World

Scientists blame warm water in the Gulf of Mexico for spawning Hurricane Michael’s intensity

Reuters

When Hurricane Michael barreled into the Florida Panhandle on Wednesday with 155-mph (249-kph) sustained winds, it defied forecasts made just two days beforehand, its wind speeds doubling since Monday and coming in just short of the highest category of intensity.

Michael was not the only tropical cyclone in recent years to undergo what scientists refer to as “rapid intensification,” defined as an acceleration of wind speeds of at least 35 mph (56 kph) in 24 hours or less. The phenomenon has become more serious as the oceans have warmed with climate change.

“It is most likely that the very warm water in the Gulf (of Mexico) . . . is likely contributing to the intensity and the intensification that we have seen,” said Jim Kossin, an atmospheric scientist with the U.S. National Oceanic and Atmospheric Administration.

Rapid intensification is dangerous because it gives businesses, industry and people on the ground less time to take appropriate precautions ahead of hurricanes like Michael that hit land with far more furious winds than originally expected.

Several factors can contribute, but warmer waters increase the potential for a storm becoming stronger, climate scientists have said.

Climate change means that warmer ocean temperatures are being seen more often, said Jennie Evans, a professor of meteorology at Pennsylvania State University.

“Since we’ve got warm temperatures in the gulf now, a hurricane has a much better chance to reach its maximum possible intensity, which appears to be what Michael is doing,” she said.

In some cases, high-altitude winds can put a cap on a storm’s ability to draw power from moist sea air. But in Michael’s case, that brake was not in place.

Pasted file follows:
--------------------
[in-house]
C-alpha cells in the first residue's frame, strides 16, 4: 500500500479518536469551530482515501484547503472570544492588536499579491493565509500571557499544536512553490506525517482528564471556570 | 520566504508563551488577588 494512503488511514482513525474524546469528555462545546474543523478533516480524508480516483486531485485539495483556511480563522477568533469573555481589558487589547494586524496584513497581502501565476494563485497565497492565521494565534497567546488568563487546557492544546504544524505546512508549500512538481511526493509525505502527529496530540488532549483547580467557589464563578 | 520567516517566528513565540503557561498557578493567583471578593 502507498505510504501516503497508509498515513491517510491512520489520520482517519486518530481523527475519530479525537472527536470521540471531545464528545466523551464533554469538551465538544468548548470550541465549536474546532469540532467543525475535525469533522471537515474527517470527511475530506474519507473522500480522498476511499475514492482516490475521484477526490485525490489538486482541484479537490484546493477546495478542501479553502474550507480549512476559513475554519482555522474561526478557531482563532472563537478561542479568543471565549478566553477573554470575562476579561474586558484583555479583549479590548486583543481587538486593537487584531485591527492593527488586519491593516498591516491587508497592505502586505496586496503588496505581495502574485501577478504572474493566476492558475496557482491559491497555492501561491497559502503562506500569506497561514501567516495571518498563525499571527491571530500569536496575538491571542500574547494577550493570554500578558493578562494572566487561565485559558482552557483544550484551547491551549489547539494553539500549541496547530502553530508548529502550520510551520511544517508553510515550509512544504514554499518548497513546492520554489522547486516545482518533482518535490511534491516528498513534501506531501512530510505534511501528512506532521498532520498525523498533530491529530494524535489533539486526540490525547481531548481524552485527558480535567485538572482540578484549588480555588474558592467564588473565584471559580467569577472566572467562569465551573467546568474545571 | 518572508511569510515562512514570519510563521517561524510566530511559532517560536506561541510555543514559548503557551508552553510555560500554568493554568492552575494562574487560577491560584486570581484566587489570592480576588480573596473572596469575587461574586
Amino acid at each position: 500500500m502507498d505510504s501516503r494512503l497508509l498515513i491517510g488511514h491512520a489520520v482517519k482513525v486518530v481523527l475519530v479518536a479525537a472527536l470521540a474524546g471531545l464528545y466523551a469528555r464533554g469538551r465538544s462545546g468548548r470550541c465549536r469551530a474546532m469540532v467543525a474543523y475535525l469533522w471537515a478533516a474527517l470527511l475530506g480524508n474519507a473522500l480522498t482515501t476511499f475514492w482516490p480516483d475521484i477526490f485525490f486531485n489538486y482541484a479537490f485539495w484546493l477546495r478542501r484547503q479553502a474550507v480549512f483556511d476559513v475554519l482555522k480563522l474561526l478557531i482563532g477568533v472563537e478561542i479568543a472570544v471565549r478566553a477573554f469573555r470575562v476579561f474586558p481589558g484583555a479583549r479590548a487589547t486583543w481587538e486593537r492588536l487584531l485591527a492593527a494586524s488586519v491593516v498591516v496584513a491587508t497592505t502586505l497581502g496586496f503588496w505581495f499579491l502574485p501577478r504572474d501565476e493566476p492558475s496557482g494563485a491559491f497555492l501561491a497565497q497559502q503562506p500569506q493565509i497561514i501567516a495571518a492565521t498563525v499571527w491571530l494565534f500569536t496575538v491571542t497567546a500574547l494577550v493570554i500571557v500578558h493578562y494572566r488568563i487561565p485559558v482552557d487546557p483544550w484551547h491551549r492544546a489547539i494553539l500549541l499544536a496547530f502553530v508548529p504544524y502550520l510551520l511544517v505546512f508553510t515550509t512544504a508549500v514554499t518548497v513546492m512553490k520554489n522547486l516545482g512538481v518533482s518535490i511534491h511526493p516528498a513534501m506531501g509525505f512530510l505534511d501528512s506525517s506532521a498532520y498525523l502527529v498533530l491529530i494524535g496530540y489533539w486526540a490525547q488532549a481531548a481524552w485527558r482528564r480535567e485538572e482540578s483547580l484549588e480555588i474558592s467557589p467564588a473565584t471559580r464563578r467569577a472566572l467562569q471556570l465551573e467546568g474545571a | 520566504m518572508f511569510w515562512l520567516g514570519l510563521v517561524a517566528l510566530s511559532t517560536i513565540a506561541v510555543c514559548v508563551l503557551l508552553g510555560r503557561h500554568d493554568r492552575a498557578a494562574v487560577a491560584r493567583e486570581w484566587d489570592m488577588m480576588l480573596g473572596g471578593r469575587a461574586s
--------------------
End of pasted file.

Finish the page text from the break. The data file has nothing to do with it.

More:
Rapid intensification happens about 5 percent of the time and is difficult to predict. Last year, in the Atlantic basin, forecasters correctly forecast six of 39 such instances, according to Michael Brennan, branch chief of the hurricane specialist unit at the U.S. National Hurricane Center.

The NHC said last year it failed to adequately predict the rapid intensification of Hurricane Matthew in 2016 to a Category 5 storm with maximum sustained winds of 165 mph (270 kph). Matthew was directly responsible for 585 deaths, including more than 500 people in Haiti, the NHC said.

While the science of tracking a storm relies heavily on data about conditions on its periphery, predicting intensity relies on measuring what is happening in the middle of it.

Typically, that means flying a hurricane hunter aircraft inside the storm, recording wind speeds from a weather buoy as a storm passes overhead or relying on satellites that may fly over once every other day.

Collecting consistent data through the storm is difficult and limits the ability to predict intensity, hurricane experts have said.

In recent storms that have intensified quickly, the phenomenon has been more exaggerated than in the past, according to a recent research paper co-authored by Pacific Northwest National Laboratory researcher Karthik Balaguru.

“At the end of the day, deep warm water, what we call ocean heat content, that’s really the fuel supply for these storms,” said J. Marshall Shepherd, director of the atmospheric sciences program at the University of Georgia.